August 4

What was advertised in a colonial America newspaper 250 years ago this week?

Maryland Gazette (August 1, 1771).

“Has been regularly bred to the tailoring Trade in the most capital house for that Business.”

James Logan, a tailor, was an outsider when he arrived in Annapolis.  Like many other artisans who migrated across the Atlantic, he introduced himself to his new community (and prospective clients) in a newspaper advertisement that included an account of his credentials.  Until he had an opportunity to establish a reputation in his new home, he relied on his training and experience to recommend him to potential customers.

Logan’s advertisement ran in the August 4, 1771, edition of the Maryland Gazette.  He informed readers that “not only has [he] been regularly bred to the tailoring Trade in the most capital House for that Business, in the City of Cork, but also worked for a considerable Time with much Applause, with most eminent Masters in England and Ireland.”  Having worked with “eminent Masters” enhanced his training, but also testified to a competence that others who followed his occupation recognized in Logan.  Those experiences prepared him to pursue “his Trade in all it’s various Branches,” capable of completing any task requested by clients in his new city “to give the utmost Satisfaction.”  He also leveraged his connections to “the most capital House” in Cork and “eminent Masters in England and Ireland” to suggest a certain amount of cachet associated with hiring him.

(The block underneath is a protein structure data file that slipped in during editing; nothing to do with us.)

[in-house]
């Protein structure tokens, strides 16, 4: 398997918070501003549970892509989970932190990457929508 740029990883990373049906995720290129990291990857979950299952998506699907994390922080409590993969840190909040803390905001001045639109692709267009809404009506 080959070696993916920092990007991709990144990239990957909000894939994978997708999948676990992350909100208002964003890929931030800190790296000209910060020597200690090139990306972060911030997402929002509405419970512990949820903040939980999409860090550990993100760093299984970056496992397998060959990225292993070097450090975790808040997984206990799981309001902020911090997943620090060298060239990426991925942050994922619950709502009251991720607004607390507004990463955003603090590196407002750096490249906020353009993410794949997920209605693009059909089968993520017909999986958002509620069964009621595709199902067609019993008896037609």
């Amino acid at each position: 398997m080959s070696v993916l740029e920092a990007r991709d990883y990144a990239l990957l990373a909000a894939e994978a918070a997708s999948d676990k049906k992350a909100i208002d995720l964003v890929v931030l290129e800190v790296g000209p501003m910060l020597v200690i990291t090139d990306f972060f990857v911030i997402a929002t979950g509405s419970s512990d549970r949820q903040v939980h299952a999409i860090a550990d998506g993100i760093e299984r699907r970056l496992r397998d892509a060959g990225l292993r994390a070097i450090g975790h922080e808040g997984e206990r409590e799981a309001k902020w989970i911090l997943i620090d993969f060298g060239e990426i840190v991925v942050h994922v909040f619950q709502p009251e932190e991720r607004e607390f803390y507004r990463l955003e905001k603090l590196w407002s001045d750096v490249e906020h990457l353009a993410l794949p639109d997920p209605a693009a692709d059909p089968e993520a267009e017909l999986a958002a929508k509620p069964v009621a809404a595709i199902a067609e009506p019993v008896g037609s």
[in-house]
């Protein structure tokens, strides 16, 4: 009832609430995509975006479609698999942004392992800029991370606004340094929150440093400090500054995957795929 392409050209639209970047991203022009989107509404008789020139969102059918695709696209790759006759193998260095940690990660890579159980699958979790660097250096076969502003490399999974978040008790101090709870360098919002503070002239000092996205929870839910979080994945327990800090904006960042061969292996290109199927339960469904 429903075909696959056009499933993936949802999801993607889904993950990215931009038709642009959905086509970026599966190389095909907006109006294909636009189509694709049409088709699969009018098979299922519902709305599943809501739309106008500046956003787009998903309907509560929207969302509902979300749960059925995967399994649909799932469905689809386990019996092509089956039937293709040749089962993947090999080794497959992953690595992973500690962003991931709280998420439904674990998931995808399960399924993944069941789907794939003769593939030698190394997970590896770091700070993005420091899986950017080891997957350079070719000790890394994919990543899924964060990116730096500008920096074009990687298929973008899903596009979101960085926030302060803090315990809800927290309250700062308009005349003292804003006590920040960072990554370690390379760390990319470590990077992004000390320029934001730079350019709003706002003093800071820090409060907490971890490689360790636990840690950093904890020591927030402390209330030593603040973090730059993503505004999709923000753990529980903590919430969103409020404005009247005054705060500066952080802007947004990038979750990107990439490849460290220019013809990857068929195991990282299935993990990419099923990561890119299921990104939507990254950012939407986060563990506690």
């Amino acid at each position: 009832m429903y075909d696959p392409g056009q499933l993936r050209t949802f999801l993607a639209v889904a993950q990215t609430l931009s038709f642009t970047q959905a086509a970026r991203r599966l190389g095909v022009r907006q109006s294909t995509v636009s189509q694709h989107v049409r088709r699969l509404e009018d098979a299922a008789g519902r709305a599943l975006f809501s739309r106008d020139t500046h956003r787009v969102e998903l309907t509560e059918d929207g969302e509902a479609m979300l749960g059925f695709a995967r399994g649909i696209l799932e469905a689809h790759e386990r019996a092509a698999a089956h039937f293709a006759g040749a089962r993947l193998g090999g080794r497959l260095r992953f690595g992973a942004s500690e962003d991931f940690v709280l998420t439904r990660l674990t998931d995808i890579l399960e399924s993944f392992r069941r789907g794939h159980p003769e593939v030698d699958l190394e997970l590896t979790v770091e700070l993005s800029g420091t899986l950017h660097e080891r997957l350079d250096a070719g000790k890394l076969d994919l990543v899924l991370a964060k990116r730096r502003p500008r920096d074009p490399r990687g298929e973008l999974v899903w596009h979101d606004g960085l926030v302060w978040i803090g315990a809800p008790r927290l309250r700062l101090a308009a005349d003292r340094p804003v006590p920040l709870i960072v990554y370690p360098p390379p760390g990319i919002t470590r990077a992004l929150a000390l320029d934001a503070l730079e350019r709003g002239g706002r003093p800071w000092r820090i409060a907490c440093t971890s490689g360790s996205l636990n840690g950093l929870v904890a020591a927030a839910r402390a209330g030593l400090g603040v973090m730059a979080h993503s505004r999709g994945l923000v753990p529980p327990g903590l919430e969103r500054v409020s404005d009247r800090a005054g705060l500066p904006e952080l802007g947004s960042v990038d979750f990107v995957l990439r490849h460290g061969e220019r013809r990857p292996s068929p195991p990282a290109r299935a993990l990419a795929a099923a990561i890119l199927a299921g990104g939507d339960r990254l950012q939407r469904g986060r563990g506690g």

The tailor also sought to convince prospective customers of his commitment to his craft combined with his desire to serve them.  He trumpeted his “superior Ability” and in the same breath promised “constant Adherence to the due Assiduity highly necessary in the Execution” of his new undertaking.  Even more verbose than many artisans who advertised in colonial newspapers, Logan aimed to make himself memorable to readers not yet familiar with the garments he made.  For the moment, words by necessity substituted for the reputation that he hoped to cultivate in Annapolis as he built his clientele.

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